Earth Overshoot Day (EOD) marks the day humanity’s demand for resources outstrips the earth’s ability to regenerate those resources in a year. Think about it like a budget: the earth has the ability to produce and regenerate a certain amount of resources every year. If we outspend our budget, we jeopardize the earth’s ability to sustain life for future generations.
In the world today, we’re consuming far too fast. We’re running through the resources that should last us until December 31 by August 22: our Earth Overshoot Day 2020. Each year, the date moves up. In 1970, EOD was December 29; in 2020, EOD is August 22.
The countries who consume the least resources are often the most affected. Americans use four earths worth of resources; countries like Indonesia and Ecuador demand fewer resources, yet experience massive climate disasters. That’s part of the paradox of the climate crisis.
If this is your first time hearing about Earth Overshoot Day, the topic can be overwhelming. You might wonder if there is anything you can do to make a material impact to push overshoot day back.
This is an important metaphor for the role of collective action in addressing the climate crisis overall. While choices we make in our personal lives alone cannot stop climate change, when many of us take action together we can make a significant dent in greenhouse gas emissions, buying us time to invest in longer-term technologies and solutions.
One of the most impactful actions we can take is to change our relationship with food. Eating more plants is one of the most effective ways we can help buy time for the global movement to create a more sustainable, liveable future for all life on earth.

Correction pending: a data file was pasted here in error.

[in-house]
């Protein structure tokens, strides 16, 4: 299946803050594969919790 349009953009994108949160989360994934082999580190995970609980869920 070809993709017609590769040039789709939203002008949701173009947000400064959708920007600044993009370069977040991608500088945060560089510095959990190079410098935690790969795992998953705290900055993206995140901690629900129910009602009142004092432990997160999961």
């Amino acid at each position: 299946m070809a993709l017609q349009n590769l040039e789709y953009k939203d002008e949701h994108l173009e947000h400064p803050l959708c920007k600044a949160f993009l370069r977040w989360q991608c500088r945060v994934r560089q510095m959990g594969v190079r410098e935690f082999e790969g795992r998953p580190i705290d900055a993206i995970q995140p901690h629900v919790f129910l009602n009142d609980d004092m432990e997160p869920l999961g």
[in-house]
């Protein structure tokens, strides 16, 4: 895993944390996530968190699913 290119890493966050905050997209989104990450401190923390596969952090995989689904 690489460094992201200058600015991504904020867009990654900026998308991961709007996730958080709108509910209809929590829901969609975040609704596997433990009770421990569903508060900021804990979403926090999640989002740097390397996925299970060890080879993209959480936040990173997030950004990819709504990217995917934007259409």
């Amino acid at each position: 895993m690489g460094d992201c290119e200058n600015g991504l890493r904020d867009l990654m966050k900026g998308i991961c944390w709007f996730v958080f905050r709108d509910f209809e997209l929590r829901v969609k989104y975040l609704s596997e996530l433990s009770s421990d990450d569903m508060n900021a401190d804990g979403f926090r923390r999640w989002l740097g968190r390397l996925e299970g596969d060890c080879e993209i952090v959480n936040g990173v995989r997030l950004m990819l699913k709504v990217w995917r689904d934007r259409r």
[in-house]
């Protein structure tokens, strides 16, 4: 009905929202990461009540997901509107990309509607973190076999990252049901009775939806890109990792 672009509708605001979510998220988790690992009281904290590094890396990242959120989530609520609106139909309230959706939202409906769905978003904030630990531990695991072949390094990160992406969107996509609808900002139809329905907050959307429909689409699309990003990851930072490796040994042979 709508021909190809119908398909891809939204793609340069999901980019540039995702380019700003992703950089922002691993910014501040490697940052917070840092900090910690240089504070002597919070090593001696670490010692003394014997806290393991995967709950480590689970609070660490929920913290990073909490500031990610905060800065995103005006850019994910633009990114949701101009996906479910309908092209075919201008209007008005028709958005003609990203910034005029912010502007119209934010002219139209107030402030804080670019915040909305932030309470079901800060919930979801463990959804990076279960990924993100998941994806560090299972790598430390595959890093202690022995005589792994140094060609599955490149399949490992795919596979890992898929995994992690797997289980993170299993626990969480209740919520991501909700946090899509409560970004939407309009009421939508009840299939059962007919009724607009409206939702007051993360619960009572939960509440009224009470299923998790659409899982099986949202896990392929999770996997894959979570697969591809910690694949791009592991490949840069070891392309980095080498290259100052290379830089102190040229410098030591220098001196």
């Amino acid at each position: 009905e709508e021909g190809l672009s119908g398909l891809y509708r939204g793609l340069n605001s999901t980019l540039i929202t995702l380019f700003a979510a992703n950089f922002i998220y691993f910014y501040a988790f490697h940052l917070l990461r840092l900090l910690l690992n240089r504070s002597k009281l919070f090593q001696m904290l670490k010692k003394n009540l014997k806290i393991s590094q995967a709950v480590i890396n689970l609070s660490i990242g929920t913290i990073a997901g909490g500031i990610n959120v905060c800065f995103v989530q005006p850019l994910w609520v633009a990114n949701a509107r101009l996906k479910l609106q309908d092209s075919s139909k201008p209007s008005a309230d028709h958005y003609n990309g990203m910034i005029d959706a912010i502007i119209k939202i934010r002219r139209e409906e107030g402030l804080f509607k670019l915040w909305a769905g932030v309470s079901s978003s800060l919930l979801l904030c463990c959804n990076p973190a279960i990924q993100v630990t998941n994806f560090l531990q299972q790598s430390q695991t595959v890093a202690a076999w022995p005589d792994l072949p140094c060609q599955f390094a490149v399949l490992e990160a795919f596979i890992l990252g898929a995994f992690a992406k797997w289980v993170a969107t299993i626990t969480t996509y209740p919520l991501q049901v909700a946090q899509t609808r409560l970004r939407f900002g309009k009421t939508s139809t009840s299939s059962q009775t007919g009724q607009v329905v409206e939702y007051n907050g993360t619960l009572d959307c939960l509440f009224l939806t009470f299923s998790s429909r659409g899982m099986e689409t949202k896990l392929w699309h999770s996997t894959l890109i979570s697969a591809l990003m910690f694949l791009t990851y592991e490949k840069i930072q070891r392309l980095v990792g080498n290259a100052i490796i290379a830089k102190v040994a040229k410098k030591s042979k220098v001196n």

That’s why this September, we’re excited to announce a new, interactive plant-based eating challenge in the Joro app to #MoveTheDate.
Eat more plants
Eating more plants is one of the single greatest actions you can take for the planet this year. Animal agriculture demands significantly more resources than plant agriculture and produces more emissions. One serving of beef protein causes as much as 10x the greenhouse gas emissions as a serving of plant protein.
Join the movement to #MoveTheDate with the upcoming plant-based eating challenge in the Joro app. Starting in September, you can participate in a challenge to eat more plant-based meals and improve your carbon footprint. Together our actions matter.
Here’s what you can do.
Join Sustainable September to try a Plant-Based Diet: It’s not easy to change your diet overnight. That’s why we’re launching a new Sustainable September challenge in the Joro app that will help you test out plant-based eating in an incremental way, choosing your level (Pescatarian, Vegetarian, or Vegan) and your timeframe (a week or a month). We provide recipes, tips, recommendations, and special events to make Sustainable September simple. Join the waitlist.
Spread the word: Stay motivated and multiply your impact by inviting friends. Together, we can move World Overshoot Day back.
Download Joro: Download Joro to get set up with tracking your carbon footprint and join a community of people taking action together. Starting in September, we’ll notify you when you can start tracking your plant-based meals and earning trees in the app.
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